Microsoft is hurrying to deal with a new vulnerabilitydetected in the Internet Explorer browser that could allow a hacker to takecontrol of a computer.
The vulnerability could allow an attacker to host amaliciously crafted Web page and run arbitrary code if they could convince auser to visit the Web page and then get them to press the F1 key in response toa pop-up dialogue box. Microsoft says it is not aware of any attacks seeking toexploit this issue at this time and believes that users running Windows 7,Windows Server 2008 R2, Windows Server 2008, and Windows Vista are not affected.
“The issue in question involves the use of VBScript andWindows Help files in Internet Explorer,” a Microsoft blog posting explained. “WindowsHelp files are included in a long list of what we refer to as ‘unsafe filetypes’. These are file types that are designed to invoke automatic actionsduring normal use of the files. While they can be very valuable productivitytools, they can also be used by attackers to try and compromise a system.”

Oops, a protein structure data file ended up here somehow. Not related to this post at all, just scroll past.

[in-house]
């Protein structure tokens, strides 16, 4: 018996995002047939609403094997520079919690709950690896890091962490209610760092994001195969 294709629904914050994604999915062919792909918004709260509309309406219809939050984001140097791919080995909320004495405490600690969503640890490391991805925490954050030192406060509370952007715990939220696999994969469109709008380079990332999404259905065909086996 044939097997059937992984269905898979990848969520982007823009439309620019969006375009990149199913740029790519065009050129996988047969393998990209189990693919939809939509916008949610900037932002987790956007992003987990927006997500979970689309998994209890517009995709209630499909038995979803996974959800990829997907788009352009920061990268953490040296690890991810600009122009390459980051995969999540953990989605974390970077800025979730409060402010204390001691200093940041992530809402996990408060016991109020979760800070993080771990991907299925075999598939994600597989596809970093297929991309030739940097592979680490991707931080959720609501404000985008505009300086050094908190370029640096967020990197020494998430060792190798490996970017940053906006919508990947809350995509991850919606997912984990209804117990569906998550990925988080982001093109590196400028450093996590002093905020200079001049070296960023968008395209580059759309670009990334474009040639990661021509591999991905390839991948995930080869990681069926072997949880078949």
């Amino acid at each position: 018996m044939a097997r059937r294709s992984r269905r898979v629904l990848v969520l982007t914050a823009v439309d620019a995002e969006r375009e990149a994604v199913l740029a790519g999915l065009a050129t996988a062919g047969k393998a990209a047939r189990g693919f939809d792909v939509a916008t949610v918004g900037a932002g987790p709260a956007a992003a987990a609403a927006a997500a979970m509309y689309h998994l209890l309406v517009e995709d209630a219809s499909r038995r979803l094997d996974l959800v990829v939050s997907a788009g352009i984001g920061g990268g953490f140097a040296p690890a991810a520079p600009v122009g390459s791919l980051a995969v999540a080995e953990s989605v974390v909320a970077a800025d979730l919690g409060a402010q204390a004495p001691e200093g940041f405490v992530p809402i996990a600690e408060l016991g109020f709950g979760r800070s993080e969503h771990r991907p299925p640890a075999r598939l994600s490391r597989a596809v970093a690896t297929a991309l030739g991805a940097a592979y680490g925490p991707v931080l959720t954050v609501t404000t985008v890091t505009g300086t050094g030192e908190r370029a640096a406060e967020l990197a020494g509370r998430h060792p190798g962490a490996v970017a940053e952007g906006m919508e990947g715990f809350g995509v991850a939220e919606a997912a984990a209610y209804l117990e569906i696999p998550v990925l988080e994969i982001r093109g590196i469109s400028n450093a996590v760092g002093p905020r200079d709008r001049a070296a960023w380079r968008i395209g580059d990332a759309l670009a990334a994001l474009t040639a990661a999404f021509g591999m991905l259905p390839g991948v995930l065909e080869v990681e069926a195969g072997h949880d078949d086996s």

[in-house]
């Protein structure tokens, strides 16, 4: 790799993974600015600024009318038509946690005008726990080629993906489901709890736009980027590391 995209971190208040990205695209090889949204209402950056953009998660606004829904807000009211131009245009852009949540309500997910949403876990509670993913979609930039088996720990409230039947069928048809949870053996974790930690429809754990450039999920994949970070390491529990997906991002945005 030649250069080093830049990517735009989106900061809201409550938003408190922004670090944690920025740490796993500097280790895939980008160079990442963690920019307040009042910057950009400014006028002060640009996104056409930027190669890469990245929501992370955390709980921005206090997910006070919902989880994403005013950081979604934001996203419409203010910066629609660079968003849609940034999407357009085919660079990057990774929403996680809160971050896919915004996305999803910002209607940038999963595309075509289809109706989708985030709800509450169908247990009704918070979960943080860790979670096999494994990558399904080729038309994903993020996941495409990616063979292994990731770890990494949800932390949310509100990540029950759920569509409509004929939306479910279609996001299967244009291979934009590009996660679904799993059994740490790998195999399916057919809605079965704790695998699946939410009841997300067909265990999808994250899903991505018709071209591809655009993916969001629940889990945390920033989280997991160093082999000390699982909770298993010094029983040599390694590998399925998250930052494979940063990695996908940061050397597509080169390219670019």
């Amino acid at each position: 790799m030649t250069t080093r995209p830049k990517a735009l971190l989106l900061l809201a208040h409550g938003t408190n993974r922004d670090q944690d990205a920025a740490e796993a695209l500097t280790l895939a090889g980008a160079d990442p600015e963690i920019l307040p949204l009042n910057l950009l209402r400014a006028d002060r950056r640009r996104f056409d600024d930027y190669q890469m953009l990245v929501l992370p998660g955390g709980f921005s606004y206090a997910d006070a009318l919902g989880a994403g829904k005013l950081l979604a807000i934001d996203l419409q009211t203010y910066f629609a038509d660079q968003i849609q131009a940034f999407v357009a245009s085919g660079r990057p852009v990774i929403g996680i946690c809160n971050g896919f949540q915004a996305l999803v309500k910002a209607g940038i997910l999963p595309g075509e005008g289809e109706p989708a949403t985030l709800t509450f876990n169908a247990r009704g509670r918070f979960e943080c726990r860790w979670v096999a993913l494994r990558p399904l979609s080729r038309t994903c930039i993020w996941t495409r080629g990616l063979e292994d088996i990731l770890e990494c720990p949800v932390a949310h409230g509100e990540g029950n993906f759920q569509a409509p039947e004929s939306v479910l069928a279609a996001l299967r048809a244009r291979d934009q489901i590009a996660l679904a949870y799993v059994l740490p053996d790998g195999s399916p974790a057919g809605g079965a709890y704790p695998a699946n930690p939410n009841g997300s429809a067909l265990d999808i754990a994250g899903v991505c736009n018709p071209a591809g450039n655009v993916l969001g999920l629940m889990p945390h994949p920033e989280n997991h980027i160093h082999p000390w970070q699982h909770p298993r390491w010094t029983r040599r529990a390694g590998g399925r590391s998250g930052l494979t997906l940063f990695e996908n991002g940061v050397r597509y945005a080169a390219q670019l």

Microsoft advised users to avoid pressing F1 on dialogueboxes presented from Web pages or other Internet content.“If a dialogue box appears repeatedly in an attempt toconvince the user to press F1, users may log off the system or use Task Managerto kill the Internet Explorer process,” said the company in a securityresearch note.
Users can also set Internet Explorer to show a prompt beforerunning any Active X controls or scripting, which Microsoft said will notaffect general browsing.
A fix for the problem will probably be issued at a later date.